Tallying up the cost of more troops
KAI RYSSDAL: The president didn't say this morning exactly how many more troops the Pentagon needs. He'll be thinking about it, he said, over the next couple of weeks. Listening to his new defense secretary and his commanders on the ground.
We thought in the meanwhile it might be nice to have a handle on what it costs to put a new pair of boots on that ground.
So . . .
One pair of combat boots.
COST APPRAISER: $94.
COST APPRAISER: $74.
COST APPRAISER: $265.
COST APPRAISER: $3,145.
One night vision device and accessories.
COST APPRAISER: $3,240.
A combat radio.
COST APPRAISER: $7,100.
There's more...of course. According to the Wall Street Journal, the grand total for one fully equipped American soldier is:
COST APPRAISER: $24,280.
Figure 10,000 or maybe 20,000 of them once the dust settles. You're talking real money. And that's only for gear and equipment. Throw in pay and initial training costs to get them ready for combat...its another couple of billion before any new troops get close to Iraq. Never mind what a business might call....follow on costs. To get some idea of what those might amount to we've called Gordon Adams at the Wodrow Wilson Center in Washington... Mr. Adams . . . welcome to the program.
GORDON ADAMS: Thank you.
RYSSDAL: Let me ask you if we aren't perhaps making a bigger downpayment here if we get more troops than we might think we really are.
ADAMS: We are getting a bigger downpayment. One of the things that people have to keep in mind is what drives the size of the army, what drives the size of the budget, is the number of people in it. So when you add a contingent of people — 10,000, 20,000 for a division, say, 20-25,000 — you're gonna find that downstream, you're having to train them, you're having to equip them, you're having to buy weaponry for them to use, research the next generation of weaponry, and in the end you're gonna have to retire them. And the retirement benefits alone add expenditures well out into the future. So every additional troop is dragging you into a very long tale of expenditure.
RYSSDAL: Do you have any idea what, how big those numbers might get?
ADAMS: Well I can tell you that the best estimate for addign two divisions to the army between now and ten years from now, including training, equipping, doing the imput end of their retirement pay — that's the accrural in the army puts int he fund for them to get later when they retire — that totals around $80 billion for two divisions between now and 2015. It's an extraordinary amount of money, people will tell you it's not even a quarter, you know, 20 perecnt of the current defense budget we do annually. But when you get out in the future, of course, all those dollars get inflated, and it's gonna look like a very big price tag indeed. It's very hard to avoid that price tag once you've got all those people wrapped up in the service.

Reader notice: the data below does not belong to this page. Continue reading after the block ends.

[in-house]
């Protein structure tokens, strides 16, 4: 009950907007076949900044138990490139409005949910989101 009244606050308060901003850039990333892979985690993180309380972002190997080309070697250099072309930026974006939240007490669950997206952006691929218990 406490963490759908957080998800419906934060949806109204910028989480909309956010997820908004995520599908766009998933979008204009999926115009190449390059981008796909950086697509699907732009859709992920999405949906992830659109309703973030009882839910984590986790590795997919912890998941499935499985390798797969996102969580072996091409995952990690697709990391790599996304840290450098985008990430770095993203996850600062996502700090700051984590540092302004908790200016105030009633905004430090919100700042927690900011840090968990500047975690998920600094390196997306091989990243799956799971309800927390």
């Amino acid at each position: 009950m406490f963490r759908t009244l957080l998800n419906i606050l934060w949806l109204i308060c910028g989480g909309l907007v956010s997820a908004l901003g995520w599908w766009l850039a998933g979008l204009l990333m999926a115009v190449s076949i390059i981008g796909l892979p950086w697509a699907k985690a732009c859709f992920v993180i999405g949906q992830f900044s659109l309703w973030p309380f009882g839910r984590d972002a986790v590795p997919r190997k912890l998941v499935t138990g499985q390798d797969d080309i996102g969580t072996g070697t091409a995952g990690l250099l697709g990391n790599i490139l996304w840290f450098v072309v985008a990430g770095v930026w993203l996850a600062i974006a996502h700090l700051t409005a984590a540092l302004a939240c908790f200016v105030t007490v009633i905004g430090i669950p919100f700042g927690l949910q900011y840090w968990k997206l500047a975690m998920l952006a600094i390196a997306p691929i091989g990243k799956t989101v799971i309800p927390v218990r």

RYSSDAL: What's wrapped up in there? It's not just the soldiers, it's their family, and family services, it's veteran's administration care, it's disability payment for those who were injured.
ADAMS: It is all of those things. When you bring out a soldier on board, you're really investing in a long-term future. What you're saying is, we bring you on board, we're willing to house you, we're willing to feed you, we're willing to train you, we're gonna give you your arms, we're gonna send you out on exercises...you are buying a continual renewel of the equipment that they are going to use to fight. And when you retire 20 years out or so, we're going to give you a very nice retirement package, and continue that until you die. So it's a very long-term investment in an individual person. You know, we've budgeted already about $450 billion for the war in Iraq, over 500 for all of our anti-terror operations. All of those are on top of the individual investment you make in the soldier. When you use the soldier, you have to pay an additional amount of money in combat.
RYSSDAL: Gordon Adams is a fellow at the Woodrow Wilson International Center for Scholars in Washington, D.C. He's also an occasional commentator for us here on the program. Mr. Adams, thank you for your time.
ADAMS: Thank you, Kai.